When launching your site, it’s important to take the time to complete the SEO “101” basics. The most beautiful website will get lost in the sea of search engine result pages (SERPs) without basic SEO practices to keep it afloat. Although new SEO articles are constantly published with new strategies, it’s important to cover the basics before exploring all up and coming SEO features. Here are a few best practices that your site should include:
- Use intuitive page titles to draw new visitors to your website. Proper Page Titles will also help the search crawlers determine the relevancy of your page in relation to the search query presented. Limit page titles to less than 70 characters to avoid being cut off in the SERPs.
- Page Descriptions are key to how your web page will appear in the SERPs. This is your page’s first impression to the searcher so be sure it incorporates target keywords and falls under 160 characters for the same reason as above.
- Do not skip out on alt text for graphics and images. Alt text remains one of the continuously underutilized items for SEO. Image alt text and captions should include your relevant keywords (that describe your graphic or image) because they are still a factor to crawlers when determining page rankings.
Page titles, descriptions and alt texts & captions are only three of the SEO best practices you should be following. Ensuring you have these items will help your ranking on SERPs and bring you that much closer to your target audience.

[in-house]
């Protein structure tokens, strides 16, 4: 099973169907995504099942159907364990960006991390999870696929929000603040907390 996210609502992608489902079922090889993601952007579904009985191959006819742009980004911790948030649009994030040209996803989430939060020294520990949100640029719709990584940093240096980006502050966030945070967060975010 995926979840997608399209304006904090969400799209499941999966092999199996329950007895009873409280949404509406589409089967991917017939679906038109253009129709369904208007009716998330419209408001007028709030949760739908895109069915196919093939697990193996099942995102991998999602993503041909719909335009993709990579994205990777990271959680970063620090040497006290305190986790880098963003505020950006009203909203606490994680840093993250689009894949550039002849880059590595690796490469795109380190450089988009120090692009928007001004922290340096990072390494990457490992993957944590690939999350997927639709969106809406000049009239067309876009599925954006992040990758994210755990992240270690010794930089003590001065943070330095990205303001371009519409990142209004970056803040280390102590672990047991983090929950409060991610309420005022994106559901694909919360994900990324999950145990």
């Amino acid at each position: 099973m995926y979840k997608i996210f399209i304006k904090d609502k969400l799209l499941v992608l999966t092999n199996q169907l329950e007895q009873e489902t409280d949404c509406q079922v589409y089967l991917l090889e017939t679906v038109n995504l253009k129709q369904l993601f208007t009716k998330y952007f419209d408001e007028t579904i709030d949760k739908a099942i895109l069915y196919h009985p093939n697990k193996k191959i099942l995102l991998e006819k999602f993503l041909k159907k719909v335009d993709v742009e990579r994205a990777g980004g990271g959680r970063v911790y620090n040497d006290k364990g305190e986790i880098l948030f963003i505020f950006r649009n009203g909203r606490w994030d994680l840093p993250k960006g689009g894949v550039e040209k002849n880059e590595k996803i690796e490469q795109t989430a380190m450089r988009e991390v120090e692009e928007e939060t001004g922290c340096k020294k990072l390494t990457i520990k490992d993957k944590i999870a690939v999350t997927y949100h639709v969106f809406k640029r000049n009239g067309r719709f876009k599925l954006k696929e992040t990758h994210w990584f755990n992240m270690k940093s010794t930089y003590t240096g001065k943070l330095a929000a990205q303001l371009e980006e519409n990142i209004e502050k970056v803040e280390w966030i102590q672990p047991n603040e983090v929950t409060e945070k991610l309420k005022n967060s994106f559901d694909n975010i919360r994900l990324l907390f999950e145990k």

We often say that creating a new website without a plan to bring traffic to it is like producing a fantastic TV commercial and not buying any airtime. Without a guide to follow, it’s easy to get lost in the weeds and spend a lot of time doing work that provides little to no value. Making checklists for our tasks ensures that we follow a process. Here are 4 items from our current WordPress SEO checklist:
- Install Google Analytics. You can’t improve what you can’t measure. Set up goals for desirable outcomes so you can track things that have an impact on your bottom line.
- Check for broken links and 404 errors. If your site is a redesign of an existing site, make sure to redirect the high-performing pages from your old site to your new site. We use Screaming Frog to generate a report on the status of all URLS. Redirect high-traffic pages from your old site to the equivalent pages on your new site.
- Add your website to Google Search Console and Bing Webmaster Tools. Set up alerts for any technical aspects that affect your search traffic. You will also be able to see how your site is performing in search at the page and keyword level.
- Make sure you do not have any URLs you have blocked from search engines during development. Yes, we’ve done this!
I am a growth marketer with diverse experience across startups. A researcher by training, and an avid reader of science fiction, I take a special interest in all things tech. I have been involved with WordPress for the last 8 years, and currently lead growth marketing at Pressable.